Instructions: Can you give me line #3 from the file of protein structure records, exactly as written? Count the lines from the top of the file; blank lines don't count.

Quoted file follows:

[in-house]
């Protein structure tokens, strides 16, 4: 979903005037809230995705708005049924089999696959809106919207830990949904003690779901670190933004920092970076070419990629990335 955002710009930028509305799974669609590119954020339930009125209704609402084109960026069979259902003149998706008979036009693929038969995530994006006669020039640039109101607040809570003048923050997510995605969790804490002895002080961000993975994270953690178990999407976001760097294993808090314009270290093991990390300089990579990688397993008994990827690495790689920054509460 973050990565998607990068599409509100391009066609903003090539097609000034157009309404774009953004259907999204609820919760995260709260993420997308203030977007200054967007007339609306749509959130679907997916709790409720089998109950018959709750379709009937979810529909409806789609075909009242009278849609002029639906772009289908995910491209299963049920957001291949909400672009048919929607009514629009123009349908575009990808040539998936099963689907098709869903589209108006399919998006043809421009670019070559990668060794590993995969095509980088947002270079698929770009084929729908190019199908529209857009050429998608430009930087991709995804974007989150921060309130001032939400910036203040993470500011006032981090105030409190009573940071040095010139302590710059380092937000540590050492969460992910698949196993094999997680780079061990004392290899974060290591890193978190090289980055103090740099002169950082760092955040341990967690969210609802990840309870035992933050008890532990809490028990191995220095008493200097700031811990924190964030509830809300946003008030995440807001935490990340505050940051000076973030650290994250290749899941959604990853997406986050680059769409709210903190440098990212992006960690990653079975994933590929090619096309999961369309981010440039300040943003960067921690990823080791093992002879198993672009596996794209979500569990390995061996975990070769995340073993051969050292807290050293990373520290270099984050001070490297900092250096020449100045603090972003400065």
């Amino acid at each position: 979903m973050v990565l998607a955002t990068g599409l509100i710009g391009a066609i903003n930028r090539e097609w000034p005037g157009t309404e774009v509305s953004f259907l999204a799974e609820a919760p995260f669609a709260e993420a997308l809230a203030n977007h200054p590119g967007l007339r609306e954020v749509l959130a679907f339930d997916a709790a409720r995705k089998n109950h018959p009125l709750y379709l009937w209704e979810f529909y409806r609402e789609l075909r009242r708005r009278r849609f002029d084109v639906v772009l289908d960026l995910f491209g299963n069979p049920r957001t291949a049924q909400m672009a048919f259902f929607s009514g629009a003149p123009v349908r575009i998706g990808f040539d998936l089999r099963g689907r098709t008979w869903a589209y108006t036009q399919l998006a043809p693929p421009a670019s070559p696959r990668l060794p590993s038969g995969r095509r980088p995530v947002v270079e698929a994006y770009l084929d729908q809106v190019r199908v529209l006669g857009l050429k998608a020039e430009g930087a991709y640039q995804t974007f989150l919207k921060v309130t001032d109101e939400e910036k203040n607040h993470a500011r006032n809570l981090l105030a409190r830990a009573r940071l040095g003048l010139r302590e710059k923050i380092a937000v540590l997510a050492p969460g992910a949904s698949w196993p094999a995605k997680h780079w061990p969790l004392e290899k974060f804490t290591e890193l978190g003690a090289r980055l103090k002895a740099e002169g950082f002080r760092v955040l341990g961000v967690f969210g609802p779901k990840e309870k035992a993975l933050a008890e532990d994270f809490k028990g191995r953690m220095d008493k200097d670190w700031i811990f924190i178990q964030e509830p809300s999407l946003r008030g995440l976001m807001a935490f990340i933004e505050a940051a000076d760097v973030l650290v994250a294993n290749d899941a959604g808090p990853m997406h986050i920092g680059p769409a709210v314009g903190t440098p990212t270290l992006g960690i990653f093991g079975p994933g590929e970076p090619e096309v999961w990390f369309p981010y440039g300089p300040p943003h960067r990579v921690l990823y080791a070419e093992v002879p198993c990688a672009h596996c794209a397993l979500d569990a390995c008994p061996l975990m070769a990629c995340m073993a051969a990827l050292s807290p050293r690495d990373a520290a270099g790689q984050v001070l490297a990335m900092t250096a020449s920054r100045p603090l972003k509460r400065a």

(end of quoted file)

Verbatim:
């Amino acid at each position: 979903m973050v990565l998607a955002t990068g599409l509100i710009g391009a066609i903003n930028r090539e097609w000034p005037g157009t309404e774009v509305s953004f259907l999204a799974e609820a919760p995260f669609a709260e993420a997308l809230a203030n977007h200054p590119g967007l007339r609306e954020v749509l959130a679907f339930d997916a709790a409720r995705k089998n109950h018959p009125l709750y379709l009937w209704e979810f529909y409806r609402e789609l075909r009242r708005r009278r849609f002029d084109v639906v772009l289908d960026l995910f491209g299963n069979p049920r957001t291949a049924q909400m672009a048919f259902f929607s009514g629009a003149p123009v349908r575009i998706g990808f040539d998936l089999r099963g689907r098709t008979w869903a589209y108006t036009q399919l998006a043809p693929p421009a670019s070559p696959r990668l060794p590993s038969g995969r095509r980088p995530v947002v270079e698929a994006y770009l084929d729908q809106v190019r199908v529209l006669g857009l050429k998608a020039e430009g930087a991709y640039q995804t974007f989150l919207k921060v309130t001032d109101e939400e910036k203040n607040h993470a500011r006032n809570l981090l105030a409190r830990a009573r940071l040095g003048l010139r302590e710059k923050i380092a937000v540590l997510a050492p969460g992910a949904s698949w196993p094999a995605k997680h780079w061990p969790l004392e290899k974060f804490t290591e890193l978190g003690a090289r980055l103090k002895a740099e002169g950082f002080r760092v955040l341990g961000v967690f969210g609802p779901k990840e309870k035992a993975l933050a008890e532990d994270f809490k028990g191995r953690m220095d008493k200097d670190w700031i811990f924190i178990q964030e509830p809300s999407l946003r008030g995440l976001m807001a935490f990340i933004e505050a940051a000076d760097v973030l650290v994250a294993n290749d899941a959604g808090p990853m997406h986050i920092g680059p769409a709210v314009g903190t440098p990212t270290l992006g960690i990653f093991g079975p994933g590929e970076p090619e096309v999961w990390f369309p981010y440039g300089p300040p943003h960067r990579v921690l990823y080791a070419e093992v002879p198993c990688a672009h596996c794209a397993l979500d569990a390995c008994p061996l975990m070769a990629c995340m073993a051969a990827l050292s807290p050293r690495d990373a520290a270099g790689q984050v001070l490297a990335m900092t250096a020449s920054r100045p603090l972003k509460r400065a």